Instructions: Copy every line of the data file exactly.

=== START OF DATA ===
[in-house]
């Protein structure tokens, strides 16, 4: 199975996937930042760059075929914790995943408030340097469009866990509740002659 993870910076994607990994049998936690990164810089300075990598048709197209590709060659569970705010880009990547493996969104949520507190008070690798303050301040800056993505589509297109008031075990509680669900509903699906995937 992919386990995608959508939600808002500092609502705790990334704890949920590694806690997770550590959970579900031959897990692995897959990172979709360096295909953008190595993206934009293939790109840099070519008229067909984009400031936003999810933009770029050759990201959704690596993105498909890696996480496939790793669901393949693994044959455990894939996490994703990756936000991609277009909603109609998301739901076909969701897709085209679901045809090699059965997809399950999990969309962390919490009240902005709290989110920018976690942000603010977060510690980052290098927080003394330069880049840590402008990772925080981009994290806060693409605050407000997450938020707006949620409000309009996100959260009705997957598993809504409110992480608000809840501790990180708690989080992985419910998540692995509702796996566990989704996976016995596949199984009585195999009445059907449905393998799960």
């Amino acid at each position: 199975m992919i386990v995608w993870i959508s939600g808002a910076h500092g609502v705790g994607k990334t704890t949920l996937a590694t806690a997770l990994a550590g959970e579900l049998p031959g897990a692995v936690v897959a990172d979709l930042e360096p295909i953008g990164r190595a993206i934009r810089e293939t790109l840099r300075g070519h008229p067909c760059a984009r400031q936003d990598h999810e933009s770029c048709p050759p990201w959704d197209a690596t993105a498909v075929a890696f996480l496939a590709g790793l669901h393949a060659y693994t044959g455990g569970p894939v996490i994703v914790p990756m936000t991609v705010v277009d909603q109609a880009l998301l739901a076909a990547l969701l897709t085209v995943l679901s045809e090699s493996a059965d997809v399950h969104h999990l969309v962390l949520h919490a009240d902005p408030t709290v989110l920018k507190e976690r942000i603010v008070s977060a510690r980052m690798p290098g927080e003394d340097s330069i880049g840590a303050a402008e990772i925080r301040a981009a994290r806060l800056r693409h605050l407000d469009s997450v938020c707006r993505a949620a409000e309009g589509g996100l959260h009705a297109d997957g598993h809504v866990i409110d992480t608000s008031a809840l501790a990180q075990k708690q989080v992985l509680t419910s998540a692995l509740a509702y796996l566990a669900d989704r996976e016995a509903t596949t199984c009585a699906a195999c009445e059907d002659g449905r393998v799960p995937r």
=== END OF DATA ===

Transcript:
[in-house]
């Protein structure tokens, strides 16, 4: 199975996937930042760059075929914790995943408030340097469009866990509740002659 993870910076994607990994049998936690990164810089300075990598048709197209590709060659569970705010880009990547493996969104949520507190008070690798303050301040800056993505589509297109008031075990509680669900509903699906995937 992919386990995608959508939600808002500092609502705790990334704890949920590694806690997770550590959970579900031959897990692995897959990172979709360096295909953008190595993206934009293939790109840099070519008229067909984009400031936003999810933009770029050759990201959704690596993105498909890696996480496939790793669901393949693994044959455990894939996490994703990756936000991609277009909603109609998301739901076909969701897709085209679901045809090699059965997809399950999990969309962390919490009240902005709290989110920018976690942000603010977060510690980052290098927080003394330069880049840590402008990772925080981009994290806060693409605050407000997450938020707006949620409000309009996100959260009705997957598993809504409110992480608000809840501790990180708690989080992985419910998540692995509702796996566990989704996976016995596949199984009585195999009445059907449905393998799960």
């Amino acid at each position: 199975m992919i386990v995608w993870i959508s939600g808002a910076h500092g609502v705790g994607k990334t704890t949920l996937a590694t806690a997770l990994a550590g959970e579900l049998p031959g897990a692995v936690v897959a990172d979709l930042e360096p295909i953008g990164r190595a993206i934009r810089e293939t790109l840099r300075g070519h008229p067909c760059a984009r400031q936003d990598h999810e933009s770029c048709p050759p990201w959704d197209a690596t993105a498909v075929a890696f996480l496939a590709g790793l669901h393949a060659y693994t044959g455990g569970p894939v996490i994703v914790p990756m936000t991609v705010v277009d909603q109609a880009l998301l739901a076909a990547l969701l897709t085209v995943l679901s045809e090699s493996a059965d997809v399950h969104h999990l969309v962390l949520h919490a009240d902005p408030t709290v989110l920018k507190e976690r942000i603010v008070s977060a510690r980052m690798p290098g927080e003394d340097s330069i880049g840590a303050a402008e990772i925080r301040a981009a994290r806060l800056r693409h605050l407000d469009s997450v938020c707006r993505a949620a409000e309009g589509g996100l959260h009705a297109d997957g598993h809504v866990i409110d992480t608000s008031a809840l501790a990180q075990k708690q989080v992985l509680t419910s998540a692995l509740a509702y796996l566990a669900d989704r996976e016995a509903t596949t199984c009585a699906a195999c009445e059907d002659g449905r393998v799960p995937r």